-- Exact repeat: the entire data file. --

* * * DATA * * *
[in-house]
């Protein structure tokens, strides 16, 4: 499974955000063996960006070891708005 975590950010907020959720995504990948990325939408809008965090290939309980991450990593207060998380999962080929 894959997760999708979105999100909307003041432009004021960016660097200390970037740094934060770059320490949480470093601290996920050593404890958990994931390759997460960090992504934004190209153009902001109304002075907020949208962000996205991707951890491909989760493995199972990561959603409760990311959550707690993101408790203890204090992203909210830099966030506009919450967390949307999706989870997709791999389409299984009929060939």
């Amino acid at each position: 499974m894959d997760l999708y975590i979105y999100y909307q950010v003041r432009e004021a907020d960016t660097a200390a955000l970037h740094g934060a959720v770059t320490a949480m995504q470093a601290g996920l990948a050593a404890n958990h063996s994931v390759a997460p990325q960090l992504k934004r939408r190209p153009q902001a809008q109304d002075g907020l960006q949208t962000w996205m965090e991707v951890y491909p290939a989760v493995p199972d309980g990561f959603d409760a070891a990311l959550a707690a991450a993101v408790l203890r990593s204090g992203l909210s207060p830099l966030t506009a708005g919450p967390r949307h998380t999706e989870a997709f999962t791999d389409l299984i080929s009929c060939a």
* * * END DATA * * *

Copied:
[in-house]
């Protein structure tokens, strides 16, 4: 499974955000063996960006070891708005 975590950010907020959720995504990948990325939408809008965090290939309980991450990593207060998380999962080929 894959997760999708979105999100909307003041432009004021960016660097200390970037740094934060770059320490949480470093601290996920050593404890958990994931390759997460960090992504934004190209153009902001109304002075907020949208962000996205991707951890491909989760493995199972990561959603409760990311959550707690993101408790203890204090992203909210830099966030506009919450967390949307999706989870997709791999389409299984009929060939």
């Amino acid at each position: 499974m894959d997760l999708y975590i979105y999100y909307q950010v003041r432009e004021a907020d960016t660097a200390a955000l970037h740094g934060a959720v770059t320490a949480m995504q470093a601290g996920l990948a050593a404890n958990h063996s994931v390759a997460p990325q960090l992504k934004r939408r190209p153009q902001a809008q109304d002075g907020l960006q949208t962000w996205m965090e991707v951890y491909p290939a989760v493995p199972d309980g990561f959603d409760a070891a990311l959550a707690a991450a993101v408790l203890r990593s204090g992203l909210s207060p830099l966030t506009a708005g919450p967390r949307h998380t999706e989870a997709f999962t791999d389409l299984i080929s009929c060939a």